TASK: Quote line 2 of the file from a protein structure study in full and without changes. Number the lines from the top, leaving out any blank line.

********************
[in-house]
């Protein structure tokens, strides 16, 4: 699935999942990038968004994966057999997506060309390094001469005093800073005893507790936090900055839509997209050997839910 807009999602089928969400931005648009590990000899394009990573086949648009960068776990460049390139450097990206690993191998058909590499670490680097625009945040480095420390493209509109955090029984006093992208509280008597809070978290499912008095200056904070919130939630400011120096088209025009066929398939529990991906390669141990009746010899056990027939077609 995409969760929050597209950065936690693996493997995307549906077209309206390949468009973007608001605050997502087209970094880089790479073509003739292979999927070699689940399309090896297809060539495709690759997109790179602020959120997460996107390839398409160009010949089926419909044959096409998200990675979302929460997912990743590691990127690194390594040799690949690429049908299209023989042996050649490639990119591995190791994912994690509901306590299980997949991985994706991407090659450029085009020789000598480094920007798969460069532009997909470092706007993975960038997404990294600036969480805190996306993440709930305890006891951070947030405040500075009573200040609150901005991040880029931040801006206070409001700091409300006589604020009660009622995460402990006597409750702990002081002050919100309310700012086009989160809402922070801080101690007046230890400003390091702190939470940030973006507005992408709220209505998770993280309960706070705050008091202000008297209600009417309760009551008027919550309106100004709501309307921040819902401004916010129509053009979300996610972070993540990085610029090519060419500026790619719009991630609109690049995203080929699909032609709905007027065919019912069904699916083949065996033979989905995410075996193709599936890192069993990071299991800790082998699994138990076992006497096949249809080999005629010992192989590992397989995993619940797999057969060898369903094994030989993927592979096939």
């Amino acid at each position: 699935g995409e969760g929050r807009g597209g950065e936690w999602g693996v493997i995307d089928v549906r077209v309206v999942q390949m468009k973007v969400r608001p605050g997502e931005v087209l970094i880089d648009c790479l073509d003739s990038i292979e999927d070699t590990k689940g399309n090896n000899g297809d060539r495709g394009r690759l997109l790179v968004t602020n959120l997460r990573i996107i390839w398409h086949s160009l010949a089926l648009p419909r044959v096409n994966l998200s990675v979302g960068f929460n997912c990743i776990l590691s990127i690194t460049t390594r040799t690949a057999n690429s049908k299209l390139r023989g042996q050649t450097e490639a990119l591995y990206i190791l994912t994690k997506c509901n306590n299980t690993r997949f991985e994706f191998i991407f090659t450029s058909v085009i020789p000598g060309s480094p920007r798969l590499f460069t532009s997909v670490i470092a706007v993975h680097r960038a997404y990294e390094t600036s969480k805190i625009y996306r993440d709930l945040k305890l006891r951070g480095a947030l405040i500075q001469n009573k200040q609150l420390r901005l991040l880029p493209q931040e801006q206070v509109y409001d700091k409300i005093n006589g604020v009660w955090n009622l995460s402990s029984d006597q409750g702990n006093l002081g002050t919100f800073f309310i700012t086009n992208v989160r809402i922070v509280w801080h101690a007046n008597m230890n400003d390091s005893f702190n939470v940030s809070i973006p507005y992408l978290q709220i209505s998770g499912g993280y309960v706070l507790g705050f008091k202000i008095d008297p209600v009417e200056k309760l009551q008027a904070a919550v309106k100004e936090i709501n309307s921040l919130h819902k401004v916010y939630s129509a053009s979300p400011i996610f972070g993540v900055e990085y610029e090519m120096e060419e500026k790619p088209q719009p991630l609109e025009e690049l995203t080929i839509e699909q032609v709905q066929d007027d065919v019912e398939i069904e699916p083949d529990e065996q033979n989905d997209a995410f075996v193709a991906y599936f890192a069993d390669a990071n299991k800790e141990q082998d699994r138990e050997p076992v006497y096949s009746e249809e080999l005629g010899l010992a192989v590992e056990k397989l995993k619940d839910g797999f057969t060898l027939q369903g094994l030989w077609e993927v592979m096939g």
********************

């Protein structure tokens, strides 16, 4: 699935999942990038968004994966057999997506060309390094001469005093800073005893507790936090900055839509997209050997839910 807009999602089928969400931005648009590990000899394009990573086949648009960068776990460049390139450097990206690993191998058909590499670490680097625009945040480095420390493209509109955090029984006093992208509280008597809070978290499912008095200056904070919130939630400011120096088209025009066929398939529990991906390669141990009746010899056990027939077609 995409969760929050597209950065936690693996493997995307549906077209309206390949468009973007608001605050997502087209970094880089790479073509003739292979999927070699689940399309090896297809060539495709690759997109790179602020959120997460996107390839398409160009010949089926419909044959096409998200990675979302929460997912990743590691990127690194390594040799690949690429049908299209023989042996050649490639990119591995190791994912994690509901306590299980997949991985994706991407090659450029085009020789000598480094920007798969460069532009997909470092706007993975960038997404990294600036969480805190996306993440709930305890006891951070947030405040500075009573200040609150901005991040880029931040801006206070409001700091409300006589604020009660009622995460402990006597409750702990002081002050919100309310700012086009989160809402922070801080101690007046230890400003390091702190939470940030973006507005992408709220209505998770993280309960706070705050008091202000008297209600009417309760009551008027919550309106100004709501309307921040819902401004916010129509053009979300996610972070993540990085610029090519060419500026790619719009991630609109690049995203080929699909032609709905007027065919019912069904699916083949065996033979989905995410075996193709599936890192069993990071299991800790082998699994138990076992006497096949249809080999005629010992192989590992397989995993619940797999057969060898369903094994030989993927592979096939």